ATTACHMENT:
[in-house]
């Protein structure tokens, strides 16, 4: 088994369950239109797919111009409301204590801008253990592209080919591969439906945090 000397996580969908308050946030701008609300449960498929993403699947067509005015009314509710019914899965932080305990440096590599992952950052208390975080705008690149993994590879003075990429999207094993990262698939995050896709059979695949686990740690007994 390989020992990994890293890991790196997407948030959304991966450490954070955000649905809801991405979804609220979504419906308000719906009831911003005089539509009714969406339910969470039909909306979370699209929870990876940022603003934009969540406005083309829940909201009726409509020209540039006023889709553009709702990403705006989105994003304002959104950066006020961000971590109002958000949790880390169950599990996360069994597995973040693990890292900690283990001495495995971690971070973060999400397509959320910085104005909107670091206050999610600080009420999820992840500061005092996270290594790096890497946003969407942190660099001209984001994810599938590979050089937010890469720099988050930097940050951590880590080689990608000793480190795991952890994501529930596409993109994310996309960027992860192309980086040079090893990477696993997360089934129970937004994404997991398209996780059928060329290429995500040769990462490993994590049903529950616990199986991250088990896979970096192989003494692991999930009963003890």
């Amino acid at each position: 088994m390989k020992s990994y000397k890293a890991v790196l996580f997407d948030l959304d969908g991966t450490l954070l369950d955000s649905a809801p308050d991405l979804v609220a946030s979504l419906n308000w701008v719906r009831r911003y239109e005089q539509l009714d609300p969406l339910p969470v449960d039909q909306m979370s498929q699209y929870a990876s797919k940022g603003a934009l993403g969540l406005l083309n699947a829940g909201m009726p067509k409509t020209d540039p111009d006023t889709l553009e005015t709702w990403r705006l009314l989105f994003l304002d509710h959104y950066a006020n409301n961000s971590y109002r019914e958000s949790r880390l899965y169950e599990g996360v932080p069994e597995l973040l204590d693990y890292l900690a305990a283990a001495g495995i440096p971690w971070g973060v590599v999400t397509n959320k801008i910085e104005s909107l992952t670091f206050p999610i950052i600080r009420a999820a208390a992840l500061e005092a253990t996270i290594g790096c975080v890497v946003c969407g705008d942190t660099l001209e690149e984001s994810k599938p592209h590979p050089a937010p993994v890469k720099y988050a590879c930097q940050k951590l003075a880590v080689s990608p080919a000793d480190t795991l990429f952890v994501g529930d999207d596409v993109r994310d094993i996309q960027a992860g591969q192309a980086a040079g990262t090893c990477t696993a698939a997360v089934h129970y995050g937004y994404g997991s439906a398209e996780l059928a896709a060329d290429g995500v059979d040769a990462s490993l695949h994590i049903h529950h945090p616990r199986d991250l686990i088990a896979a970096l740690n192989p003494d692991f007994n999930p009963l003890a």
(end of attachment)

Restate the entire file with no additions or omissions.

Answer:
[in-house]
């Protein structure tokens, strides 16, 4: 088994369950239109797919111009409301204590801008253990592209080919591969439906945090 000397996580969908308050946030701008609300449960498929993403699947067509005015009314509710019914899965932080305990440096590599992952950052208390975080705008690149993994590879003075990429999207094993990262698939995050896709059979695949686990740690007994 390989020992990994890293890991790196997407948030959304991966450490954070955000649905809801991405979804609220979504419906308000719906009831911003005089539509009714969406339910969470039909909306979370699209929870990876940022603003934009969540406005083309829940909201009726409509020209540039006023889709553009709702990403705006989105994003304002959104950066006020961000971590109002958000949790880390169950599990996360069994597995973040693990890292900690283990001495495995971690971070973060999400397509959320910085104005909107670091206050999610600080009420999820992840500061005092996270290594790096890497946003969407942190660099001209984001994810599938590979050089937010890469720099988050930097940050951590880590080689990608000793480190795991952890994501529930596409993109994310996309960027992860192309980086040079090893990477696993997360089934129970937004994404997991398209996780059928060329290429995500040769990462490993994590049903529950616990199986991250088990896979970096192989003494692991999930009963003890």
């Amino acid at each position: 088994m390989k020992s990994y000397k890293a890991v790196l996580f997407d948030l959304d969908g991966t450490l954070l369950d955000s649905a809801p308050d991405l979804v609220a946030s979504l419906n308000w701008v719906r009831r911003y239109e005089q539509l009714d609300p969406l339910p969470v449960d039909q909306m979370s498929q699209y929870a990876s797919k940022g603003a934009l993403g969540l406005l083309n699947a829940g909201m009726p067509k409509t020209d540039p111009d006023t889709l553009e005015t709702w990403r705006l009314l989105f994003l304002d509710h959104y950066a006020n409301n961000s971590y109002r019914e958000s949790r880390l899965y169950e599990g996360v932080p069994e597995l973040l204590d693990y890292l900690a305990a283990a001495g495995i440096p971690w971070g973060v590599v999400t397509n959320k801008i910085e104005s909107l992952t670091f206050p999610i950052i600080r009420a999820a208390a992840l500061e005092a253990t996270i290594g790096c975080v890497v946003c969407g705008d942190t660099l001209e690149e984001s994810k599938p592209h590979p050089a937010p993994v890469k720099y988050a590879c930097q940050k951590l003075a880590v080689s990608p080919a000793d480190t795991l990429f952890v994501g529930d999207d596409v993109r994310d094993i996309q960027a992860g591969q192309a980086a040079g990262t090893c990477t696993a698939a997360v089934h129970y995050g937004y994404g997991s439906a398209e996780l059928a896709a060329d290429g995500v059979d040769a990462s490993l695949h994590i049903h529950h945090p616990r199986d991250l686990i088990a896979a970096l740690n192989p003494d692991f007994n999930p009963l003890a």